Once the herpes-like virus is contracted, it remains hidden in the body for life, according to La Jornada.
Luis Arturo Eguiza Salomon, professor in the Infectious Diseases Clinic of the School of Medicine at Instituto Politécnico Nacional (IPN) told La Jornada, “In an underdeveloped countries like ours, infection usually occurs in the first years of life, usually before age 5, as there is evidence that 50 percent of children in Mexico under 5 suffered from this disease.”
As a result, a large majority of Mexicans are carriers of the disease by the time they are 18 years old, according to Terra.
An analysis of 100 Mexicans younger than 20 years showed they would have a 90 percent rate of infection, compared to 75 percent in the U.S.
The virus can be contracted at any time and anywhere, according to TV Notas.
Mono, scientifically named Epstein-Barr virus, which is in the same family as herpes, can be contracted through an exchange of saliva, or through blood or organ transplant from an infected patient.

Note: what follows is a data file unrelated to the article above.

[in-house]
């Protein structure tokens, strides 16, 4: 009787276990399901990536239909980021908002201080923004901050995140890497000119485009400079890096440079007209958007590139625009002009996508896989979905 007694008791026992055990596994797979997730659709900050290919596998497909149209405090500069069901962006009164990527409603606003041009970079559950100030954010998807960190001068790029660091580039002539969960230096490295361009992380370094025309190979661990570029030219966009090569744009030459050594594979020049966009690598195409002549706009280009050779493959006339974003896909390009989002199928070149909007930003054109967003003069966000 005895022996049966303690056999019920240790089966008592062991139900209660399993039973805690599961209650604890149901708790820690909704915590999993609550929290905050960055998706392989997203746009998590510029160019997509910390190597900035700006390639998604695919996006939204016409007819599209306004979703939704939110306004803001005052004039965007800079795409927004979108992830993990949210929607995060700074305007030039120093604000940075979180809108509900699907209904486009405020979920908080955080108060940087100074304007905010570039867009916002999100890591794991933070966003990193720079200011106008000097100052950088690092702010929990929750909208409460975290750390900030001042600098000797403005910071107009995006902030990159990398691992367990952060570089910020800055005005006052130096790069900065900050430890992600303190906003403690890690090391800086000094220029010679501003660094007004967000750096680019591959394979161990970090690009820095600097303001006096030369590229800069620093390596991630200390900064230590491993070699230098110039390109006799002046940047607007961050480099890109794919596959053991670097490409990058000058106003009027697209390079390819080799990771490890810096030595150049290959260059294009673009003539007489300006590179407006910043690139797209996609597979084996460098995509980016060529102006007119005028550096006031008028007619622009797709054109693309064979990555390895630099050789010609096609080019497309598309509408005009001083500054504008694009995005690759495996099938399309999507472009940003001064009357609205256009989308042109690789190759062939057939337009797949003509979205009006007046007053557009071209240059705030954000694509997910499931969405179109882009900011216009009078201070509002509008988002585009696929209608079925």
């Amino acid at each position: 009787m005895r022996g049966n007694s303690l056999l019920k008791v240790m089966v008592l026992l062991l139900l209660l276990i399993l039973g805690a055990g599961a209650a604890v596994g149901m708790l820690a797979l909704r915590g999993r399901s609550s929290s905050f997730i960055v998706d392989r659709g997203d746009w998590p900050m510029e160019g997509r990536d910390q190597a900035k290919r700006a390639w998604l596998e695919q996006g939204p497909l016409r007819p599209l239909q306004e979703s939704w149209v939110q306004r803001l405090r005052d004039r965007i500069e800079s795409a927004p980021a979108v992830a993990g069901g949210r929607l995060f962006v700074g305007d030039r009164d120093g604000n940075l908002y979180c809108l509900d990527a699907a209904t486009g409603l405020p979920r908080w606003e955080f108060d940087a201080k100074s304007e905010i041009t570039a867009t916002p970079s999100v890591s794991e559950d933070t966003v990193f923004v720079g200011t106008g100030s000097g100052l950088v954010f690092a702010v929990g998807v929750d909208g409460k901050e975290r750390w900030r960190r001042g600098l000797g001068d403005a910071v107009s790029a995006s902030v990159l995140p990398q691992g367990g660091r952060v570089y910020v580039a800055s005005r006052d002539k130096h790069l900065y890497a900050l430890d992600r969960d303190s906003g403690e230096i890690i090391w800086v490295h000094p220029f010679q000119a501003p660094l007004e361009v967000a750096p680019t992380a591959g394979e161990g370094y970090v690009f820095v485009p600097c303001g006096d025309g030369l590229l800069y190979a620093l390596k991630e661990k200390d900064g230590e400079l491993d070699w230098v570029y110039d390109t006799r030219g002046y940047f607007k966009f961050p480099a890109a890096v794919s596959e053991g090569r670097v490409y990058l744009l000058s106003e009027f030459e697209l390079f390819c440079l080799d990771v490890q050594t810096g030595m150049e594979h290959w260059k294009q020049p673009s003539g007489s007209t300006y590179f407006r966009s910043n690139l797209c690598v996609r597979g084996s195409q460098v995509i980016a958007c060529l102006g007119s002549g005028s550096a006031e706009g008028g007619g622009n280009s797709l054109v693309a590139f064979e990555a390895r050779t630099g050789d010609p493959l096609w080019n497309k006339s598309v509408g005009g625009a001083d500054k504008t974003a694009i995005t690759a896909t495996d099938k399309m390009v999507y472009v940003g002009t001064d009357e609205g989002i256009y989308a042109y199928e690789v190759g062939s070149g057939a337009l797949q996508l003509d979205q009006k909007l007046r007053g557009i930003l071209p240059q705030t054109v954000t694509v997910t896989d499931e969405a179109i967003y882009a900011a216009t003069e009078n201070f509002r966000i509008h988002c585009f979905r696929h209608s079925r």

Once infected, the incubation period is 30-50 days, but when symptoms begin showing up varies.
Some symptoms include fever, fatigue and headaches at first. If these don’t subside and increase to include high fever, trouble eating and inflammation of lymph glands, it is a sign of progression, according to Terra.
Worsening symptoms can include jaundice, an enlarged spleen and muscle pains.
The disease is one of the most common in the world, according to the Center for Disease Control. Many may have it, but never show symptoms.
There is no vaccine to prevent it, but drinking lots of fluids and taking over-the-counter medication may help relieve some of the symptoms.
Source: Latin Post